With Faces turned Homeward
The officers of the expedition had decided to begin their homeward march on the first of April; but a natural impatience induced them to start a little earlier, and, as a matter of record, it may be said that they evacuated Fort Clatsop on the 23d of March, 1806. An examination of their stock of ammunition showed that they had on hand a supply of powder amply sufficient for their needs when travelling the three thousand miles of wilderness in which their sole reliance for food must be the game to be killed. The powder was kept in leaden canisters, and these, when empty, were used for making balls for muskets and rifles. Three bushels of salt were collected for their use on the homeward journey.
What they needed now most of all was an assortment of small wares and trinkets with which to trade with the Indians among whom they must spend so many months before reaching civilization again. They had ample letters of credit from the Government at Washington, and if they had met with white traders on the seacoast, they could have bought anything that money would buy. They had spent nearly all their stock in coming across the continent. This is Captain Lewis's summary of the goods on hand just before leaving Fort Clatsop:—
"All the small merchandise we possess might be tied up in a couple of handkerchiefs. The rest of our stock in trade consists of six blue robes, one scarlet ditto, five robes which we made out of our large United States flag, a few old clothes trimmed with ribbons, and one artillerist's uniform coat and hat, which probably Captain Clark will never wear again. We have to depend entirely upon this meagre outfit for the purchase of such horses and provisions as it will be in our power to obtain— a scant dependence, indeed, for such a journey as is before us."
One of their last acts was to draw up a full list of the members of the party, and, making several copies of it, to leave these among the friendly Indians with instructions to give a paper to the first white men who should arrive in the country. On the back of the paper was traced the track by which the explorers had come and that by which they expected to return. This is a copy of one of these important documents:—
"The object of this list is, that through the medium of some civilized person who may see the same, it may be made known to the informed world, that the party consisting of the persons whose names are hereunto annexed, and who were sent out by the government of the U'States in May, 1804, to explore the interior of the Continent of North America, did penetrate the same by way of the Missouri and Columbia Rivers, to the discharge of the latter into the Pacific Ocean, where they arrived on the 14th of November, 1805, and from whence they departed the 23d day of March, 1806, on their return to the United States by the same rout they had come out."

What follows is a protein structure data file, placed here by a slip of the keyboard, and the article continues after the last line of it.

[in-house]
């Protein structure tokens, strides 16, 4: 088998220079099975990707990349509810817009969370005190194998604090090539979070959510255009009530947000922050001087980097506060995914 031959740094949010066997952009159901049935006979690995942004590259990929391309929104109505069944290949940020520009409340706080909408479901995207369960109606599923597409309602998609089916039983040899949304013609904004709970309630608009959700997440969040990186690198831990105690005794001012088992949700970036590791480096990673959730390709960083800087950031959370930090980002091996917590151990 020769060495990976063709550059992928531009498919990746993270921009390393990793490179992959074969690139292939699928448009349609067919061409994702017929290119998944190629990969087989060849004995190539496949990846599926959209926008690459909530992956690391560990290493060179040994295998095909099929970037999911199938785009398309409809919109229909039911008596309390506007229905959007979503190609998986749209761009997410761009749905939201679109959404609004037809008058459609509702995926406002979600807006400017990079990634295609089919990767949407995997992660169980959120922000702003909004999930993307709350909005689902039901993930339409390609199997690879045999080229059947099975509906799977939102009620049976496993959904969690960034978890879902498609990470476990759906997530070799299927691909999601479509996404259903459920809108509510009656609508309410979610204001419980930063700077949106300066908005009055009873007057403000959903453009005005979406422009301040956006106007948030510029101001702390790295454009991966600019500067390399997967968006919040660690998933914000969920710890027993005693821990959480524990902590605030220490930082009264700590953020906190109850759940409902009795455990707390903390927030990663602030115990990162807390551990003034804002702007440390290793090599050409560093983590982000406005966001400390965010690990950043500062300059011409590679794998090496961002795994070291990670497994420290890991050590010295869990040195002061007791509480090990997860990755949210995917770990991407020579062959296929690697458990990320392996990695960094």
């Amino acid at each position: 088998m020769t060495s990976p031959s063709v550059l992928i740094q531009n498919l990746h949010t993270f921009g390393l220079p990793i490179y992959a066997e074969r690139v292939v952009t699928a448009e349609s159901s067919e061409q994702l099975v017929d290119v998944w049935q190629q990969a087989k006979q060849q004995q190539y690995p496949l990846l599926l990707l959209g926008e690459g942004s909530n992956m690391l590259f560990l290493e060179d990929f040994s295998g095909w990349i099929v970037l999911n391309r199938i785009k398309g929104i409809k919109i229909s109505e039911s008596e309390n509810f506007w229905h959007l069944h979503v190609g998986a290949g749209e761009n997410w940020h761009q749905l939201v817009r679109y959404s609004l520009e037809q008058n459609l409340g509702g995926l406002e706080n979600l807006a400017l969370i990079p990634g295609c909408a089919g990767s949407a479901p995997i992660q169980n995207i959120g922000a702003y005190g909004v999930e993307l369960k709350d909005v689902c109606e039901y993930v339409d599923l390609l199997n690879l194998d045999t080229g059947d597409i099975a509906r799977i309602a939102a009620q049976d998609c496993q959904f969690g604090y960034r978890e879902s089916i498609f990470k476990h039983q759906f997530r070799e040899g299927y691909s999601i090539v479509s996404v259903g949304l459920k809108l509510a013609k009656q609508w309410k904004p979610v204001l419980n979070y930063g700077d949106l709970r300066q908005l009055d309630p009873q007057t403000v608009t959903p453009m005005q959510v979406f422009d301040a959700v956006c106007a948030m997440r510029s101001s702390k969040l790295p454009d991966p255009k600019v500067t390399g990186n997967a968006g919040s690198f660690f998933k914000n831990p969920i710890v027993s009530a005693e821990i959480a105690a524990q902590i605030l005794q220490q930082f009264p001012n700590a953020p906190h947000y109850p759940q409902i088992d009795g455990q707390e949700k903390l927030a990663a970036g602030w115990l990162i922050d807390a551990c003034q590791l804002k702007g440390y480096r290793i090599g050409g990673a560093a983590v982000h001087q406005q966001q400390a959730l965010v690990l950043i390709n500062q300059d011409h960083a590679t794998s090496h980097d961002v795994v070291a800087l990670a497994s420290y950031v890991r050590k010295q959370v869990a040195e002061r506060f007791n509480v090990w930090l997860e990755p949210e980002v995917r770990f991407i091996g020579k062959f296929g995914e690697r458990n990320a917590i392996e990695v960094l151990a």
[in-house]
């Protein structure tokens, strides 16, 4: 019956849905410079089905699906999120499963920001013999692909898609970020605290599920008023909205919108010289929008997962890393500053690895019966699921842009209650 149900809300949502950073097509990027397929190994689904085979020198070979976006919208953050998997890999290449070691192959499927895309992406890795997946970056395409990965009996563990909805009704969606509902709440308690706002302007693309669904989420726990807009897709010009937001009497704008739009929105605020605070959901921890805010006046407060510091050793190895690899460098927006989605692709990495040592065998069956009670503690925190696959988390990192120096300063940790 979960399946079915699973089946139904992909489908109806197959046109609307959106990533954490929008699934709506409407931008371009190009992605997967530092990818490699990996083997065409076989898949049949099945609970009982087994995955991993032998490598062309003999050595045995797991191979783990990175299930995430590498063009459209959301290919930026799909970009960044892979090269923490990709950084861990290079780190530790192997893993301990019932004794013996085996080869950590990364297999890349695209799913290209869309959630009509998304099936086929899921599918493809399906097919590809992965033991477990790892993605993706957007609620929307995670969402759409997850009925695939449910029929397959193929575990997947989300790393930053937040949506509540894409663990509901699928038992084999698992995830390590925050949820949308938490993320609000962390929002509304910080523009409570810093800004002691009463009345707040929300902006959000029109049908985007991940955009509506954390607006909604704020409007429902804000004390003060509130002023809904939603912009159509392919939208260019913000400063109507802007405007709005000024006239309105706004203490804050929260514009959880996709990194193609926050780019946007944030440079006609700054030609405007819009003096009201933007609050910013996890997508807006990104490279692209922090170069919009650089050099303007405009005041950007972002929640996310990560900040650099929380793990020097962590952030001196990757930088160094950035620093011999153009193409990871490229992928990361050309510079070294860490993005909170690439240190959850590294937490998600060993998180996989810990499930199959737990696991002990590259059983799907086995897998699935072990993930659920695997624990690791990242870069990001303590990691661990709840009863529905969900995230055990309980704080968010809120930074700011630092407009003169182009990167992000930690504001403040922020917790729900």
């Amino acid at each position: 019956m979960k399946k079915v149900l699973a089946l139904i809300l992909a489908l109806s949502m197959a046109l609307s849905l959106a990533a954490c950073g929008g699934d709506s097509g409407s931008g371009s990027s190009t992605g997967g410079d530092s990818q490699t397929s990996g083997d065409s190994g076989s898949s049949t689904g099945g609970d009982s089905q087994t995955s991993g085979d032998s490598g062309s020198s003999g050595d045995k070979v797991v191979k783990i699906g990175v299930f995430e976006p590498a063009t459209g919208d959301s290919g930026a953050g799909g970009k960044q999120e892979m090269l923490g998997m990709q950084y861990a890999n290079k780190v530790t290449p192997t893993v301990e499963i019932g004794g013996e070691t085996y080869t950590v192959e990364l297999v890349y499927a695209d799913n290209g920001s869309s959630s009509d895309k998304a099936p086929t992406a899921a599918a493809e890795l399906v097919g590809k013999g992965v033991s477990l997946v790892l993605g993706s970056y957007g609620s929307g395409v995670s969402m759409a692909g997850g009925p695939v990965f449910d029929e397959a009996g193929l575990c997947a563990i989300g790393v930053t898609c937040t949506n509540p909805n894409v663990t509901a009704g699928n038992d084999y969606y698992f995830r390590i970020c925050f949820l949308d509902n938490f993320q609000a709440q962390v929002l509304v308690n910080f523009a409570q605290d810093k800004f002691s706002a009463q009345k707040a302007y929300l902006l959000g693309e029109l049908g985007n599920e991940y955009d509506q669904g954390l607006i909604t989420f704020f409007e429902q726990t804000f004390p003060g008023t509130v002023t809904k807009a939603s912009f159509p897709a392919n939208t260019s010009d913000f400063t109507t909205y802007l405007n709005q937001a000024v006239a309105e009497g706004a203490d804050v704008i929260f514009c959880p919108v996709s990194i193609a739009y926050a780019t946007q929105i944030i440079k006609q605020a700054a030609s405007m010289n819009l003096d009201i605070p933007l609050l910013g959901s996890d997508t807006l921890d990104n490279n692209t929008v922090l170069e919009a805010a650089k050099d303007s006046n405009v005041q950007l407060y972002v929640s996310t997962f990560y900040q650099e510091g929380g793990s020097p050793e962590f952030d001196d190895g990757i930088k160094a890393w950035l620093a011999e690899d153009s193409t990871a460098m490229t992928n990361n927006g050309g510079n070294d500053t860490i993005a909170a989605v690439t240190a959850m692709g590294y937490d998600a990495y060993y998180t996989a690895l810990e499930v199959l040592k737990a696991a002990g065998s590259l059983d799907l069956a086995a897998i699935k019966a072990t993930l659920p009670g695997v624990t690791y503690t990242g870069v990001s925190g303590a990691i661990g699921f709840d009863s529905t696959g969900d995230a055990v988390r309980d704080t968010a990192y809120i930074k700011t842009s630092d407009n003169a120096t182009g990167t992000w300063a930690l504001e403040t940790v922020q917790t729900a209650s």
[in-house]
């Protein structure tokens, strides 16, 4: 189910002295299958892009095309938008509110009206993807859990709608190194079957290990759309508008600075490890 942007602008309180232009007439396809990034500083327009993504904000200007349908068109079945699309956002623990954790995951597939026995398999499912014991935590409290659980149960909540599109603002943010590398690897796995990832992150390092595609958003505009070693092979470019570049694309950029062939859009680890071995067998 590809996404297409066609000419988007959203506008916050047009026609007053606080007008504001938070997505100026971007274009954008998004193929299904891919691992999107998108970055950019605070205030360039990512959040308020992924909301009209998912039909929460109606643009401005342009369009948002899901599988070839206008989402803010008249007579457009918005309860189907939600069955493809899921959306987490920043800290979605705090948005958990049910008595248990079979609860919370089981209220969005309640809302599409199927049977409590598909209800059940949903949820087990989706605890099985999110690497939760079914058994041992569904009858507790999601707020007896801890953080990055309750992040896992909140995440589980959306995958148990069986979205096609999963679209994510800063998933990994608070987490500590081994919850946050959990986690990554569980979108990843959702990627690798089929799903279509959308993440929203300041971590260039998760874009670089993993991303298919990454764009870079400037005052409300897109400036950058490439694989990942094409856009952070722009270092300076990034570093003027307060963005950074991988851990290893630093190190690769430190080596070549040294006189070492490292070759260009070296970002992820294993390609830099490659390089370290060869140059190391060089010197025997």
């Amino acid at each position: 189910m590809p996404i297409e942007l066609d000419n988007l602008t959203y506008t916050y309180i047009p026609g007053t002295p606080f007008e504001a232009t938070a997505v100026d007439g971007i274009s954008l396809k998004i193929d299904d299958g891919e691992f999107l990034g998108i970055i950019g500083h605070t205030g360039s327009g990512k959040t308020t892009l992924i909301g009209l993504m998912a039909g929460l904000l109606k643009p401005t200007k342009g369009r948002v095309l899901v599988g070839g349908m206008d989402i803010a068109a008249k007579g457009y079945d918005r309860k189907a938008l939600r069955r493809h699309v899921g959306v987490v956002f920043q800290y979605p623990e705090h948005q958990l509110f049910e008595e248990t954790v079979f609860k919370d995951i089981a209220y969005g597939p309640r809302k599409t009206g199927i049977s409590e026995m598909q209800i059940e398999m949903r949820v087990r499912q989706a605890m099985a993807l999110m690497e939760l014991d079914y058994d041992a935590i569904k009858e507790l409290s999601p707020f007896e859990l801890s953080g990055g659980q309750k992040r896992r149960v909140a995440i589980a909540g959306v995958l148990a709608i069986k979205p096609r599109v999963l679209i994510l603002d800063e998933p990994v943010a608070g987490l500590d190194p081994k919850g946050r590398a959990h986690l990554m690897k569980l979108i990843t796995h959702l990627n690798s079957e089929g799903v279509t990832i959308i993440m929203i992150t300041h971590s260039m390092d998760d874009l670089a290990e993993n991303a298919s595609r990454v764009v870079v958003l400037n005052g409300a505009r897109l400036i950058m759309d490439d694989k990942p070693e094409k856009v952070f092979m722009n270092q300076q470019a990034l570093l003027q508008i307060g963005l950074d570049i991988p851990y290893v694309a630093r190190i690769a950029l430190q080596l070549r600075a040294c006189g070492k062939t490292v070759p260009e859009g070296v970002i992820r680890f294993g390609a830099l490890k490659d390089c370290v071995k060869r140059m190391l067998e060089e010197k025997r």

Curiously enough, one of these papers did finally reach the United States. During the summer of 1806, the brig "Lydia," Captain Hill, entered the Columbia for the purpose of trading with the natives. From one of these Captain Hill secured the paper, which he took to Canton, China, in January, 1807. Thence it was sent to a gentleman in Philadelphia, having travelled nearly all the way round the world.
Fort Clatsop, as they called the rude collection of huts in which they had burrowed all winter, with its rude furniture and shelters, was formally given to Comowool, the Clatsop chief who had been so kind to the party. Doubtless the crafty savage had had his eye on this establishment, knowing that it was to be abandoned in the spring.
The voyagers left Fort Clatsop about one o'clock in the day, and, after making sixteen miles up the river, camped for the night. Next day, they reached an Indian village where they purchased "some wappatoo and a dog for the invalids." They still had several men on the sick list in consequence of the hard fare of the winter. The weather was cold and wet, and wood for fuel was difficult to obtain. In a few days they found themselves among their old friends, the Skilloots, who had lately been at war with the Chinooks. There was no direct intercourse between the two nations as yet, but the Chinooks traded with the Clatsops and Wahkiacums, and these in turn traded with the Skilloots, and in this way the two hostile tribes exchanged the articles which they had for those which they desired. The journal has this to say about the game of an island on which the explorers tarried for a day or two, in order to dry their goods and mend their canoes:—